Thanks for bringing Brian O’Leary to my attention. I just googled him and started reading about his fascinating life of achievements. It seems he died fairly recently, God rest his soul. What a loss for the rest of us.
      Thank you for your great comment, Mirella. It’s always such a positive sense of energy to hear your thoughts.

      • I have read all these inquiring minds’ comments, and I find it amazing that, under the thin sheath of “fabricated reality” (this may have been serving certain interests, maybe even the stability of society, but now ignorance is becoming more harmful than the shock of a knowledge of a wider reality) there is something brewing, something that may be comparable only to Renaissance that birthed us out of the Middle Ages. If, at the time, awakening took some two- three hundred years, we are now, with our technology and communications going through an exponential process of awakening; as I always see meaning in things, I see it as a fast-forward evolutionary process. Interesting times to live in, don’t you think?

        About this thought – energy exchange, I can say the same: I always feel a flow of positive energy coming from your direction, as well as from those people who are interacting through your posts.

        • BTW: I forgot to mention that serious attention to the UFO phenomena isn’t just a thing of the western world. Since early 70’s specialists ( scientists, professors, army generals) have been publishing books and articles, founded national societies around the subject, studying events, testimonies and proofs of such activity in Eastern Europe and inside our country (Romania), not to mention the solid documentation and the obvious interest manifested by our close neighbor, Russia.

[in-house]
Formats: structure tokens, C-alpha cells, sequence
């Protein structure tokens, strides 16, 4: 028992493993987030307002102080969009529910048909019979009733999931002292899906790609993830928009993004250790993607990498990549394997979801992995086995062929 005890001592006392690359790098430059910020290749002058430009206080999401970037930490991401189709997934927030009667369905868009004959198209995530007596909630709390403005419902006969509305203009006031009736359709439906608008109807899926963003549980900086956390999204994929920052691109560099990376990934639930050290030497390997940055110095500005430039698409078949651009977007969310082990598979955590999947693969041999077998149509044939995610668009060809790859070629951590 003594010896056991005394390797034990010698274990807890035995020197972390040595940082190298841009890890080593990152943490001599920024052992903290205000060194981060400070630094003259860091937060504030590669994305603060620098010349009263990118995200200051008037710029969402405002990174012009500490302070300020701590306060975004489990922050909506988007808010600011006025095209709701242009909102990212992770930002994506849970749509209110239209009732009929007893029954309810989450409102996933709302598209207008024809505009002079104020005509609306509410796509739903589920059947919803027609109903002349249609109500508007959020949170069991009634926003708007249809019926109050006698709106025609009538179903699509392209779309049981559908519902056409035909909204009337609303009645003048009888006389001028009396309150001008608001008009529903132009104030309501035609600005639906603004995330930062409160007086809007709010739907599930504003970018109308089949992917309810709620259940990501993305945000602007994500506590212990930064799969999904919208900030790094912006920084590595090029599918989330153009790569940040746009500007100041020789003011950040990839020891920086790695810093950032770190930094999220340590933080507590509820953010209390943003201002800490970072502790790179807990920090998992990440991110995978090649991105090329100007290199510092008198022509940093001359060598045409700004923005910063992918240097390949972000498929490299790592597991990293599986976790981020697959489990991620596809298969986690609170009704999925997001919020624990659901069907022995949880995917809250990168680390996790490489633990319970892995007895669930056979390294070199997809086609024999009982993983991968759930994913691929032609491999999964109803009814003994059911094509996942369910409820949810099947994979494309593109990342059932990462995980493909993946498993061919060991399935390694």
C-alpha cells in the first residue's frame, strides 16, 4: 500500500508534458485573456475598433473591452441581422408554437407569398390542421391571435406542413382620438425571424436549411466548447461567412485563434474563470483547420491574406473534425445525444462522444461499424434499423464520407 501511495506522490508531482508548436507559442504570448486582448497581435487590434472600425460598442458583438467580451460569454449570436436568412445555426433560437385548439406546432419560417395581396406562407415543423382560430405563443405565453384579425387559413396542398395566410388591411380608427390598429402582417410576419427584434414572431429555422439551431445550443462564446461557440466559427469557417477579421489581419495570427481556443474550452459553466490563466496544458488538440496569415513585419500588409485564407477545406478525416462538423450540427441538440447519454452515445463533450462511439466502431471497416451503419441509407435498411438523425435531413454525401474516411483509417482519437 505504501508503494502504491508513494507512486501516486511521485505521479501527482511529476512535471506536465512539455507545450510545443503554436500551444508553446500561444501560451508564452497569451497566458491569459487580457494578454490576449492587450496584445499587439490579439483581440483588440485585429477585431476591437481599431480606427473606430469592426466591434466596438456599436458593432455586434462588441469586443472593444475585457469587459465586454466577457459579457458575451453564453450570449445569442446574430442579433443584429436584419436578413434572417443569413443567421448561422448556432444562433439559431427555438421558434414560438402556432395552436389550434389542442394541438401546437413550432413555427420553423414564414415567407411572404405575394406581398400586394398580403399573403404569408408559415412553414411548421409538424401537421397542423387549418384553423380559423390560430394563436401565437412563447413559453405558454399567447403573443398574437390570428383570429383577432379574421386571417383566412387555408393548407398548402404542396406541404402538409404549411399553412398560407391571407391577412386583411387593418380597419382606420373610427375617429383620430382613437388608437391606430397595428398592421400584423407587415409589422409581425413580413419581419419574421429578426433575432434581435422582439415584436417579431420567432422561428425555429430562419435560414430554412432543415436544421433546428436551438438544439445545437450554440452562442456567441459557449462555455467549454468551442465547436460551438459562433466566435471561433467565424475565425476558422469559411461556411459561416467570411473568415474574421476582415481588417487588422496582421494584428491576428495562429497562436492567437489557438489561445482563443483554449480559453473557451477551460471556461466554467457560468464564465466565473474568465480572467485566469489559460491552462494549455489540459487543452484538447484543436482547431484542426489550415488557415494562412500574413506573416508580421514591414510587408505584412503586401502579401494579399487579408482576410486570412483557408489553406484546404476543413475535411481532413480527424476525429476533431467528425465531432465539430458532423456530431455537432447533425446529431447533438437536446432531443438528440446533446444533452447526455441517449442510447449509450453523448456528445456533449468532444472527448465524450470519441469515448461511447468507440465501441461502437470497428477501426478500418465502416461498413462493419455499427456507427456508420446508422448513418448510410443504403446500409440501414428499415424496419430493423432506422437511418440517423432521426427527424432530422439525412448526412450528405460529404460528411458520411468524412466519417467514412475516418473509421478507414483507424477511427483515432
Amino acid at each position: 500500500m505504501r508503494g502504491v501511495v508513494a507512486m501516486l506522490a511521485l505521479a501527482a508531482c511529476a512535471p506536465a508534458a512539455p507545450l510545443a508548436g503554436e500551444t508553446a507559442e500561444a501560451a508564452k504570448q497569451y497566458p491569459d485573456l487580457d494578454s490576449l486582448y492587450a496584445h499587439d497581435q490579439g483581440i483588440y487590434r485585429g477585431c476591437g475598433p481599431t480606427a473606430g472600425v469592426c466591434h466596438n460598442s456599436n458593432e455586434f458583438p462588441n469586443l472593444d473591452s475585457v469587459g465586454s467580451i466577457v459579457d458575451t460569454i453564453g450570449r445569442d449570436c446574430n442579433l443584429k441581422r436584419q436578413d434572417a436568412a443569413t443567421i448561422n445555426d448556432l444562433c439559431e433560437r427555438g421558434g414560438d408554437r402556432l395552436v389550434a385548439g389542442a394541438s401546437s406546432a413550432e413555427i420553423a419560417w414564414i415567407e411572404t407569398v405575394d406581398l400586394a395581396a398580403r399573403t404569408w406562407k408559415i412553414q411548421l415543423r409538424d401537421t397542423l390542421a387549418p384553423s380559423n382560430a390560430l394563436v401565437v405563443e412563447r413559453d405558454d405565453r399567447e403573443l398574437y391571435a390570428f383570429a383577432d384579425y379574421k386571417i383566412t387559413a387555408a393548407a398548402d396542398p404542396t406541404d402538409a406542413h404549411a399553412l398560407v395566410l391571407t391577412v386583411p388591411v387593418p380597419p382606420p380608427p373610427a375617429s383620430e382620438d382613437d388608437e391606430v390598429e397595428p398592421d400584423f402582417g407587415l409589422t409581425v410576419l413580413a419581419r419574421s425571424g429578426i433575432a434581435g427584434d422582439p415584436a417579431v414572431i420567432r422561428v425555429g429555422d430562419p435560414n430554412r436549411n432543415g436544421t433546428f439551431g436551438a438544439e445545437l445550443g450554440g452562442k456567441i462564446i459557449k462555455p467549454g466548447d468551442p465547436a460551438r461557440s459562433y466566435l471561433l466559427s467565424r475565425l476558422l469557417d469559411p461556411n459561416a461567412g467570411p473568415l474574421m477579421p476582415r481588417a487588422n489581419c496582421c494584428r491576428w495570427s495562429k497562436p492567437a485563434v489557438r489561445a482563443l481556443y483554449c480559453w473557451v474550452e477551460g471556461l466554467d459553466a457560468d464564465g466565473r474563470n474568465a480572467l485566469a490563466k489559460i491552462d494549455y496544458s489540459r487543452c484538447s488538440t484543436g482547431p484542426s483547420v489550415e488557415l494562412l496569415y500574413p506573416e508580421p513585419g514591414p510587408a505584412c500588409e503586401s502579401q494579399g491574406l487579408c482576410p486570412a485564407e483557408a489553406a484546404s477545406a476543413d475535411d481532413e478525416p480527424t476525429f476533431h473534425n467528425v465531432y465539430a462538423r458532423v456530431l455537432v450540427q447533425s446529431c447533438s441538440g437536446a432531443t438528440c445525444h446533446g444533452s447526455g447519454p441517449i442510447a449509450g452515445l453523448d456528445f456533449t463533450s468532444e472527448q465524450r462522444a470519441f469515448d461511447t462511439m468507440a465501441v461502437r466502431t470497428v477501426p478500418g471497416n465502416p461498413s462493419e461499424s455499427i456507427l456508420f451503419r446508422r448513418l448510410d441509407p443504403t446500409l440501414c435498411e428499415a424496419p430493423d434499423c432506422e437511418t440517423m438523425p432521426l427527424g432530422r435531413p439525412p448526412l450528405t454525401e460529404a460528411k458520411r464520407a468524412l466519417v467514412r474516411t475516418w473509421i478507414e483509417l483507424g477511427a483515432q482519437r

• I’ve been exposed to a little of the UFO literature from parts of Europe, primarily Western, but I’m ignorant of what’s happening in the braver countries of Eastern Europe because I can’t read anything besides English. What a limitation!

            I’m wondering what your opinion is on the distinction between UFO’s that appear to be most likely from other planets, and those that seem to be more akin to spirits. It’s this issue that has some Christian groups throwing up their hands and saying that all aliens (if they should ever show themselves openly) will be demonic. I wish Christians could someday outgrow this black-and-white thinking, but it’s not likely to happen because many of them see it as the only proper way to think.